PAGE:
In a post yesterday I noted that the Macquarie Radio Network, host to 'cash for comments' shockjock Alan Jones, had wrapped itself in the flag after belated criticism that Jones had gone too far.
Unsurprisingly Jones has adopted the same stance, recurrently referring to "cyber-bullying" and "cyber-terrorism" before going on to complain that
if it happened anywhere else in society, this kind of bullying or harassment or intimidation or threatening conduct, the police would be called in. If it happened at a rugby league grand final, if it happened at a restaurant, or a picture theatre, this behaviour would not be condonedHe seems to have rather missed the point.
He's gained notoriety - and apparently a fortune - from invective that expresses his misogyny and his political bias. He has behaved, in my opinion, as a bully. He's denigrated a range of women. It's all very personal and it's unsurprising to read reports that he characterised a Mercedes-Benz executive as a "gutless wonder" after the company asked for the return of Jones' sponsored car.
Are we to give him a special licence for hatred and personal abuse ("Ditch The Witch", Lebanese Muslim men are "vermin" who "infest our shores" and "rape and pillage our nation", Women are "destroying the joint") merely because he has access to a microphone and a willingness to push boundaries? Liebling critiqued US rhetoric about freedom of the press by commenting that the freedom was enjoyed by those who own a press (and have the money for the associated lawyers). To use the words of one of my students, Jones should take a spoonful of cement and harden up rather than emoting about victimisation by bullies or complaining that criticism of him "drips with hatred". (His suggestion that women should be placed in a chaff bag and dumped out at sea is, apparently, not hateful.)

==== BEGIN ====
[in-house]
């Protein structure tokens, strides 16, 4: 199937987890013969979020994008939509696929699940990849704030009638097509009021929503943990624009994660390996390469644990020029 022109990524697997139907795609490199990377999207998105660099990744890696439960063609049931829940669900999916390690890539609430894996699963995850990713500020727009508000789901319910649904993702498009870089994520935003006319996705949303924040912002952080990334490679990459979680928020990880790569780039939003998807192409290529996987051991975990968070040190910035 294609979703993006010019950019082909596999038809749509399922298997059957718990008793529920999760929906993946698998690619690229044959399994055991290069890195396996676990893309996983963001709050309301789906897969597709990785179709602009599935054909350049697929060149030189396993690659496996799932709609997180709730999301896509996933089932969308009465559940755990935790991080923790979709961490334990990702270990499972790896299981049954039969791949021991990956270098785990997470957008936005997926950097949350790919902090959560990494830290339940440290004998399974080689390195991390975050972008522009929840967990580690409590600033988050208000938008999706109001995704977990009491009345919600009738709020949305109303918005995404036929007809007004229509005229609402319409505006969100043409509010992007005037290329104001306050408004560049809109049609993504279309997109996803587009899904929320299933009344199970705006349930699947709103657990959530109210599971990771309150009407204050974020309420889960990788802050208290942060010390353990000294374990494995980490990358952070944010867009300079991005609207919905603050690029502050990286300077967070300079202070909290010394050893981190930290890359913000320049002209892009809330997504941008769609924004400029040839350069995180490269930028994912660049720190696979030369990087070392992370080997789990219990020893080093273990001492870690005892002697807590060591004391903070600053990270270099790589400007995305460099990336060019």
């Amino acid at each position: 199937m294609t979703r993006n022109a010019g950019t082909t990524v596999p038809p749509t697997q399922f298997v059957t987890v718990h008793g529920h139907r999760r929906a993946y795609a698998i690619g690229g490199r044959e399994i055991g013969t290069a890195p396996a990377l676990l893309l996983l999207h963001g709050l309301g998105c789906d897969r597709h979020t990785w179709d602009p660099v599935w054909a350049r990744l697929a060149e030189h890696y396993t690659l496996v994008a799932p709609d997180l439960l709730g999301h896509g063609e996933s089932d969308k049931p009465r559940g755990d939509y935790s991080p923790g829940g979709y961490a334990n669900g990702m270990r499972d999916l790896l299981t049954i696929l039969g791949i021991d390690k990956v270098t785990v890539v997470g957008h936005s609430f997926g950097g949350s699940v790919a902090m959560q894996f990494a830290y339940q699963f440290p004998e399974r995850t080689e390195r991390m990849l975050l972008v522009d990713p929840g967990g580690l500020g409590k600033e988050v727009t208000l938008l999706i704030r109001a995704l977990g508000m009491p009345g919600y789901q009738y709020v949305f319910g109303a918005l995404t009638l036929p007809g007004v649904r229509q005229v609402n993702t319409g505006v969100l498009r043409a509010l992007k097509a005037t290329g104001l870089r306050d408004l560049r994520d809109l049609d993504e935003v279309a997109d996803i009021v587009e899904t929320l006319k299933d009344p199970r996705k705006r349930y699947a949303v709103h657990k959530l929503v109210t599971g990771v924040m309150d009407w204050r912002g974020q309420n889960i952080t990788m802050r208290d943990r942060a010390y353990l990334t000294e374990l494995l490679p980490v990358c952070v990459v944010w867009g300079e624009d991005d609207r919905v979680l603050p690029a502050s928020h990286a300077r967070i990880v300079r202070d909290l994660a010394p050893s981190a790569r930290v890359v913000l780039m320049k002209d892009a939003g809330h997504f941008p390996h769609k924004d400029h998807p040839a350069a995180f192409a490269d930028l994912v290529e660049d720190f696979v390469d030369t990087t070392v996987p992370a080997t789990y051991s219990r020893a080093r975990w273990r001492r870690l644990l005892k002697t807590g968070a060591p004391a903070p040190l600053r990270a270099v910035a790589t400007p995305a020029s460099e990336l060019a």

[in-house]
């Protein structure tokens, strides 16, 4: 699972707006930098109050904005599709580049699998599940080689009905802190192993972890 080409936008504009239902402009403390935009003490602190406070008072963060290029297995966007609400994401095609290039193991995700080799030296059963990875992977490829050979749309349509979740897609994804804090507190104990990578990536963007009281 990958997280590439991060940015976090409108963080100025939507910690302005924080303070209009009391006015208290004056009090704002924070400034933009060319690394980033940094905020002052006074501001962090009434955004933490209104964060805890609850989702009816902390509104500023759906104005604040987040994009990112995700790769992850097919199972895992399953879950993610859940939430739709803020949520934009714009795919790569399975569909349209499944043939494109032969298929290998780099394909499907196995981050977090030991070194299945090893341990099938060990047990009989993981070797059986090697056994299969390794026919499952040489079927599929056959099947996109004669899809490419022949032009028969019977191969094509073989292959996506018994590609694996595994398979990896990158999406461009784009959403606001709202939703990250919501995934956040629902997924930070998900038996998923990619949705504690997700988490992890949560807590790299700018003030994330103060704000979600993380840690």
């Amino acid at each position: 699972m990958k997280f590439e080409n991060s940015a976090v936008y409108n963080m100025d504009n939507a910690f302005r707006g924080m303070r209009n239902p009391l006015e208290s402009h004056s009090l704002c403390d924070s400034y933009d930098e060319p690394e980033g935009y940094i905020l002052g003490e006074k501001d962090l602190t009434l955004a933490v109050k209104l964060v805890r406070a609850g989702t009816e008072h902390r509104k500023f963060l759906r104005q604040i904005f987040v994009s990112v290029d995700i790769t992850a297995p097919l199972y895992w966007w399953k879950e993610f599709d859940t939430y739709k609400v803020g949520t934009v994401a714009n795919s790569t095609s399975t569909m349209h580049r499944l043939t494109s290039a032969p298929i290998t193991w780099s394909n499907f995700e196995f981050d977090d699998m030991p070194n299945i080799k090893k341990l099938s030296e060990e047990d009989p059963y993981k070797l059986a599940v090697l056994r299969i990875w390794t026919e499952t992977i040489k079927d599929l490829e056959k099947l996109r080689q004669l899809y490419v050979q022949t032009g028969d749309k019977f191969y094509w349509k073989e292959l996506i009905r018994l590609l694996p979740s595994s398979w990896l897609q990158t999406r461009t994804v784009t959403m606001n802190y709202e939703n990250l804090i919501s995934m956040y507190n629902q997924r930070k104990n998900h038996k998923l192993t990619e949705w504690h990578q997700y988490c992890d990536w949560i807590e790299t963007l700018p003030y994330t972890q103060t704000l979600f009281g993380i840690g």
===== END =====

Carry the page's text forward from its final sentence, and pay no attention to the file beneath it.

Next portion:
What is saddening about the latest 'Jones Affair' is that attention has focused on the spleen, bile and grudging apology by the shock jock. There has been little sustained discussion of the behaviour of his audience at the Sydney University Liberal Club and little of community expectations about political discourse. The Affair continues to feed Jones' narcissism rathetr than enrich public understanding of questions such as the borders between public and private life or the responsibility of people have access to a microphone and a very permissive network. We should be considering responses to Jones' comments in relation to documents such as the Finkelstein Report and disagreements about visas for figures such as Geert Wilders or Taji Mustafa of Hizb ut-Tahrir.